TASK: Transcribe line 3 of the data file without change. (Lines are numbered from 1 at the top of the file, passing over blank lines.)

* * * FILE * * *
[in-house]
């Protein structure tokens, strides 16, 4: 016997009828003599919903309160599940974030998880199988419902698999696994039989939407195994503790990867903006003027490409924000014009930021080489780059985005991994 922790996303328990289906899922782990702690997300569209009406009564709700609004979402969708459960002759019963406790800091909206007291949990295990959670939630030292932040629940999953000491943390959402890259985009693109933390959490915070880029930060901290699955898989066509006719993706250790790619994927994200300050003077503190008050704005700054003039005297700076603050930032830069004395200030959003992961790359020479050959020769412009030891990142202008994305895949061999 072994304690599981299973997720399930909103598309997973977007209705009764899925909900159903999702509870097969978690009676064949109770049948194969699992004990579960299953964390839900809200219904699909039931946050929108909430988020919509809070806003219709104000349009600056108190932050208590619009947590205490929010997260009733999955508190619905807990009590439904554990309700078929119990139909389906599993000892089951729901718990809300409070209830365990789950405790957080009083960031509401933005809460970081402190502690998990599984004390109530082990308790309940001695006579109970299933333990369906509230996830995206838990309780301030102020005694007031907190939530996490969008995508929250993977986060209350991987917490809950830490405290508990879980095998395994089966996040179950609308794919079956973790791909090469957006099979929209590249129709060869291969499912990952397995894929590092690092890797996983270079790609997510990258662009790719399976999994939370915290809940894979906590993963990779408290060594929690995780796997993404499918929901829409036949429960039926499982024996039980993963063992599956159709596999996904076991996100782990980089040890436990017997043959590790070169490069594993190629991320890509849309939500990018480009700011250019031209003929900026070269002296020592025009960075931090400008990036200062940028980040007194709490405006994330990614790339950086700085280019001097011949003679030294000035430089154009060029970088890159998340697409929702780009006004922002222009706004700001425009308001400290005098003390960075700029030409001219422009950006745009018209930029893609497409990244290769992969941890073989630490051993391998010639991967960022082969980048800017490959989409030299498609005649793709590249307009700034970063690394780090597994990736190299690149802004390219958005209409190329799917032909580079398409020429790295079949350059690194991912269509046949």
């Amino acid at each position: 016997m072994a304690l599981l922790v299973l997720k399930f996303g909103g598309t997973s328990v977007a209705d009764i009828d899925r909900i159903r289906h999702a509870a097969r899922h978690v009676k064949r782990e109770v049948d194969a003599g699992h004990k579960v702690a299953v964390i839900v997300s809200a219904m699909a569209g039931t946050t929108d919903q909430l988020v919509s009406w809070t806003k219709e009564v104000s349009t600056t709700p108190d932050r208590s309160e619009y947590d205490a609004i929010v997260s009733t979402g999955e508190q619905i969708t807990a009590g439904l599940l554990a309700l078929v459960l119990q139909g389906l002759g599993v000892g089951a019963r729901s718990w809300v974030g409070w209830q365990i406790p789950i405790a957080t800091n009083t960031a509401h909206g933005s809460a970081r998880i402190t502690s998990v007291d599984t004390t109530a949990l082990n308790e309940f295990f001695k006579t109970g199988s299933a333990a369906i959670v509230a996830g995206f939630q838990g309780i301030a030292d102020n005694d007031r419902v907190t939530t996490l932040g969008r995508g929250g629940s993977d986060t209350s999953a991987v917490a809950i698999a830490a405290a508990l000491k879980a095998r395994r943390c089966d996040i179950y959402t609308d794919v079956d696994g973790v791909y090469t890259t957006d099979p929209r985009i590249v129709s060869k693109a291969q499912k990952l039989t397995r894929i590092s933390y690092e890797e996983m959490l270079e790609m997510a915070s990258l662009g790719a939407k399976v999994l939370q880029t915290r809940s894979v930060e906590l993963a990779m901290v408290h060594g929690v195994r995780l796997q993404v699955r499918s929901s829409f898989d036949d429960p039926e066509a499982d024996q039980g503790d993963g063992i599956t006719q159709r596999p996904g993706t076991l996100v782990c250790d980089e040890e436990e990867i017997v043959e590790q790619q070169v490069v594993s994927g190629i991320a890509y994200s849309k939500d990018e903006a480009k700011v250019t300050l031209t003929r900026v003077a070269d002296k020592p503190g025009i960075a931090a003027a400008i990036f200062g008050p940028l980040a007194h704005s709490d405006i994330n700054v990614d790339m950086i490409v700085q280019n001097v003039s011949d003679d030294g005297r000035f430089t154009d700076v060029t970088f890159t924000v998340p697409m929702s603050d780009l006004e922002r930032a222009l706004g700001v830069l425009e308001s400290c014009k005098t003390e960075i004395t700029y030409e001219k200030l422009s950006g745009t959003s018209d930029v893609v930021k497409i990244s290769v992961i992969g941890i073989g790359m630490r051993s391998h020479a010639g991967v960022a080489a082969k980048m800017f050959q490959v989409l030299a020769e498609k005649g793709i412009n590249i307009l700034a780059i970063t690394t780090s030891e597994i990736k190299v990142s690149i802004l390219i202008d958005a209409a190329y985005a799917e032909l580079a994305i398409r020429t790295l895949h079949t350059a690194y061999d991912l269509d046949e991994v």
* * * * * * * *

């Amino acid at each position: 016997m072994a304690l599981l922790v299973l997720k399930f996303g909103g598309t997973s328990v977007a209705d009764i009828d899925r909900i159903r289906h999702a509870a097969r899922h978690v009676k064949r782990e109770v049948d194969a003599g699992h004990k579960v702690a299953v964390i839900v997300s809200a219904m699909a569209g039931t946050t929108d919903q909430l988020v919509s009406w809070t806003k219709e009564v104000s349009t600056t709700p108190d932050r208590s309160e619009y947590d205490a609004i929010v997260s009733t979402g999955e508190q619905i969708t807990a009590g439904l599940l554990a309700l078929v459960l119990q139909g389906l002759g599993v000892g089951a019963r729901s718990w809300v974030g409070w209830q365990i406790p789950i405790a957080t800091n009083t960031a509401h909206g933005s809460a970081r998880i402190t502690s998990v007291d599984t004390t109530a949990l082990n308790e309940f295990f001695k006579t109970g199988s299933a333990a369906i959670v509230a996830g995206f939630q838990g309780i301030a030292d102020n005694d007031r419902v907190t939530t996490l932040g969008r995508g929250g629940s993977d986060t209350s999953a991987v917490a809950i698999a830490a405290a508990l000491k879980a095998r395994r943390c089966d996040i179950y959402t609308d794919v079956d696994g973790v791909y090469t890259t957006d099979p929209r985009i590249v129709s060869k693109a291969q499912k990952l039989t397995r894929i590092s933390y690092e890797e996983m959490l270079e790609m997510a915070s990258l662009g790719a939407k399976v999994l939370q880029t915290r809940s894979v930060e906590l993963a990779m901290v408290h060594g929690v195994r995780l796997q993404v699955r499918s929901s829409f898989d036949d429960p039926e066509a499982d024996q039980g503790d993963g063992i599956t006719q159709r596999p996904g993706t076991l996100v782990c250790d980089e040890e436990e990867i017997v043959e590790q790619q070169v490069v594993s994927g190629i991320a890509y994200s849309k939500d990018e903006a480009k700011v250019t300050l031209t003929r900026v003077a070269d002296k020592p503190g025009i960075a931090a003027a400008i990036f200062g008050p940028l980040a007194h704005s709490d405006i994330n700054v990614d790339m950086i490409v700085q280019n001097v003039s011949d003679d030294g005297r000035f430089t154009d700076v060029t970088f890159t924000v998340p697409m929702s603050d780009l006004e922002r930032a222009l706004g700001v830069l425009e308001s400290c014009k005098t003390e960075i004395t700029y030409e001219k200030l422009s950006g745009t959003s018209d930029v893609v930021k497409i990244s290769v992961i992969g941890i073989g790359m630490r051993s391998h020479a010639g991967v960022a080489a082969k980048m800017f050959q490959v989409l030299a020769e498609k005649g793709i412009n590249i307009l700034a780059i970063t690394t780090s030891e597994i990736k190299v990142s690149i802004l390219i202008d958005a209409a190329y985005a799917e032909l580079a994305i398409r020429t790295l895949h079949t350059a690194y061999d991912l269509d046949e991994v």